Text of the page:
Addiction treatment professionals are often woefully unprepared to care for patients in the lesbian, gay, bisexual, transgender and queer (LGBTQ) community, an expert said this week at the New York Society of Addiction Medicine annual meeting.
The Centers for Disease Control and Prevention said its recommendation that sexually active women should not drink alcohol if they are not using birth control is valid, despite criticism from many women. The New York Times reports the advice was viewed by some women as insulting and impractical.
A new study finds U.S. attorneys have higher rates of alcohol abuse, depression and anxiety than other highly educated professionals. More than one-fifth of licensed, employed attorneys consume alcohol at levels consistent with problem drinking, compared with 12 percent of other professionals.
There were almost 45,000 arrests on college campuses in 2014 for drug- and alcohol-related offenses, according to a new report. There were also more than 250,000 disciplinary actions on campuses related to drugs and alcohol, according to U.S. News & World Report.
Economic downturns can lead to greater rates of drinking even among people who hold onto their jobs, a new study suggests. Previous research has shown people who lose their jobs during a recession are more likely to drink.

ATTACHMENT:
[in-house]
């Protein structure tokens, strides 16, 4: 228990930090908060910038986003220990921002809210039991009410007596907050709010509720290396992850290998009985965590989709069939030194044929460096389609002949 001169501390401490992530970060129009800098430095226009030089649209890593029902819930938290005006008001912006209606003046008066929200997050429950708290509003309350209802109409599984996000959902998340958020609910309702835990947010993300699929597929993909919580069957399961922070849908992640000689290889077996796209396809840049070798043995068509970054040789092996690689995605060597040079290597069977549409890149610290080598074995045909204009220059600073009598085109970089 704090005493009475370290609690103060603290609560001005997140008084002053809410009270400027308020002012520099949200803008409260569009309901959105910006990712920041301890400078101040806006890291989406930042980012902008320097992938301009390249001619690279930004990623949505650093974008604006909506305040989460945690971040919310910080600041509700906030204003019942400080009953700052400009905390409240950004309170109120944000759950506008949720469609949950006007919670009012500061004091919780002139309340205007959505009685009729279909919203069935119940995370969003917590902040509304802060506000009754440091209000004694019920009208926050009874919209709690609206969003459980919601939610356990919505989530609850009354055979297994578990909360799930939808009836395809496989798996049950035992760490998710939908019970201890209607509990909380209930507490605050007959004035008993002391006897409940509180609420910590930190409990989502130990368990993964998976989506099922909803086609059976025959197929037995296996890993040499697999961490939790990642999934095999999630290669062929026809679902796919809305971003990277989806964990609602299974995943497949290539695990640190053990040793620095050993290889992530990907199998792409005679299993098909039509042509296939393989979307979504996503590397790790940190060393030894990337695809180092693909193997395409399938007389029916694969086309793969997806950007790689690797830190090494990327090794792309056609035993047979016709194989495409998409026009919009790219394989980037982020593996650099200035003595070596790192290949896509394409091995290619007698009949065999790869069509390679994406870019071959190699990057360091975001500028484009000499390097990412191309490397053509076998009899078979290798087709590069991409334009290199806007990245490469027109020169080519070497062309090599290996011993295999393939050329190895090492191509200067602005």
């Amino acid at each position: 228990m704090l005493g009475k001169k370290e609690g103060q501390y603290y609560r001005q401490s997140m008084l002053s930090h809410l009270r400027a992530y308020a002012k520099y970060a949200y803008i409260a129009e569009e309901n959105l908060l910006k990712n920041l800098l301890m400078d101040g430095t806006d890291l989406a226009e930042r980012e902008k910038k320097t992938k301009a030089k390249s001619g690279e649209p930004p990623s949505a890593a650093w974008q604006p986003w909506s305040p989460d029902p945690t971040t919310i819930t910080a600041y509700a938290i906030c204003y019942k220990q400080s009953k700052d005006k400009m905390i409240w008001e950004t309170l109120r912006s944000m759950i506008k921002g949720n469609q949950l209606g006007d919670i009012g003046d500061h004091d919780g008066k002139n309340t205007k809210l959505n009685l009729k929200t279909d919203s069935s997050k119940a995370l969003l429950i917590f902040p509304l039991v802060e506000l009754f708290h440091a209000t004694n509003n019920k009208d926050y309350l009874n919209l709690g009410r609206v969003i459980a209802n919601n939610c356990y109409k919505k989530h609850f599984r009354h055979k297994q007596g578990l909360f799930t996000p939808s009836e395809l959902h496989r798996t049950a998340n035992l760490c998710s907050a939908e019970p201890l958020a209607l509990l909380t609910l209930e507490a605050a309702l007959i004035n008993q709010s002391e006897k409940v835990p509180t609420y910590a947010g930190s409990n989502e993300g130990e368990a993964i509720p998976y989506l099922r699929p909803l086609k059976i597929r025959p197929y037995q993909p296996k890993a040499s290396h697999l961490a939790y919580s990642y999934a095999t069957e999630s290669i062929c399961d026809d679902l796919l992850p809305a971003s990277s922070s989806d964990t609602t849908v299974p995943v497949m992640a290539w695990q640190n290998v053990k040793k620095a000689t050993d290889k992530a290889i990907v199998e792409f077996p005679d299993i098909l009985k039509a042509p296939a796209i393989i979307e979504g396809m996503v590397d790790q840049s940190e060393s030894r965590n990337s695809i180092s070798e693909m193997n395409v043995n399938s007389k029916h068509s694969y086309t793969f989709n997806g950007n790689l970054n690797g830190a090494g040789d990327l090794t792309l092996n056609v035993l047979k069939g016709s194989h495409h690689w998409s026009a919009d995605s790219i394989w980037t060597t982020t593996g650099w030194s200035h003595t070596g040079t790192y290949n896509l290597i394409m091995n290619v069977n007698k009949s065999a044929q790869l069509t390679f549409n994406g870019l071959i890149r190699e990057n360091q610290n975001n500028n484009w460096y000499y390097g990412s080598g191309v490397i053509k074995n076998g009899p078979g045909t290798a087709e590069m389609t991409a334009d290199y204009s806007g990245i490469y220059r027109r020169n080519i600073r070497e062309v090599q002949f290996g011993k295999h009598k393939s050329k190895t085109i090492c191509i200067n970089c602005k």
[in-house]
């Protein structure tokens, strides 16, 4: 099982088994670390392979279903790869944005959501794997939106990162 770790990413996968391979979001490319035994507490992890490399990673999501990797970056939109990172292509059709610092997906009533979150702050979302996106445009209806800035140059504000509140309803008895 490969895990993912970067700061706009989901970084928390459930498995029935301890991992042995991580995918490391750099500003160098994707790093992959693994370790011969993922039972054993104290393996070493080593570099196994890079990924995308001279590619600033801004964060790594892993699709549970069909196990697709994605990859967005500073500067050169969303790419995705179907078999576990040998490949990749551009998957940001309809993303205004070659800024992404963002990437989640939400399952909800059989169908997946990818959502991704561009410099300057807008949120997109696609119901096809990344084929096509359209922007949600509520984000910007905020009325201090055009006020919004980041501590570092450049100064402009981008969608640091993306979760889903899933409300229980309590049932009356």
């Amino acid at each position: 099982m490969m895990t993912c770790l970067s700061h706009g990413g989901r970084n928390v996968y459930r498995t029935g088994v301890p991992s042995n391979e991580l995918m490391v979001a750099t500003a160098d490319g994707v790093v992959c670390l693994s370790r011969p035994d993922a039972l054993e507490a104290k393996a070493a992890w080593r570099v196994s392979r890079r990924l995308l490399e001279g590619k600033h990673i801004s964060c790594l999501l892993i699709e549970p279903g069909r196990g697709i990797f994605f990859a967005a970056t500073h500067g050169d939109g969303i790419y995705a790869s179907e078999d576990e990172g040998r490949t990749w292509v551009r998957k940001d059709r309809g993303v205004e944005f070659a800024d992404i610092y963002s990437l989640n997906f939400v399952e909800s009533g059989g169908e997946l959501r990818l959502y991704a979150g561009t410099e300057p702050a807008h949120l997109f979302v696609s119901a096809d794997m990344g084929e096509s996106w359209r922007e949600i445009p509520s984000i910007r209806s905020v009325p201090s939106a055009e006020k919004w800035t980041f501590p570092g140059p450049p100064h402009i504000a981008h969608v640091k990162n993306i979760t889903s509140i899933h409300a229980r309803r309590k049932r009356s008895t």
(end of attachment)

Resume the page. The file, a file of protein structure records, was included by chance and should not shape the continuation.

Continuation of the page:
A new report finds the rate of prescription painkiller use among American teenagers is declining. The 2015 Monitoring the Future survey finds the rate of teen use of cigarettes, alcohol and synthetic marijuana is also decreasing, The New York Times reports.
Teens who see others drink or use drugs are more likely to engage in antisocial behavior on that same day, a new study suggests. The risk is greatest for young teens who have a “risk-taking” gene linked with sensitivity to substance use exposure.
Contrary to common stereotypes, some people who drink excessively can learn to reduce their drinking without giving up alcohol altogether, according to the Director of Addiction Services at North Shore-LIJ Health System.
Women’s drinking habits are starting to catch up to men’s, according to a new study from the National Institute on Alcohol Abuse and Alcoholism. While men still drink more, a growing number of women are drinking, and drinking more frequently.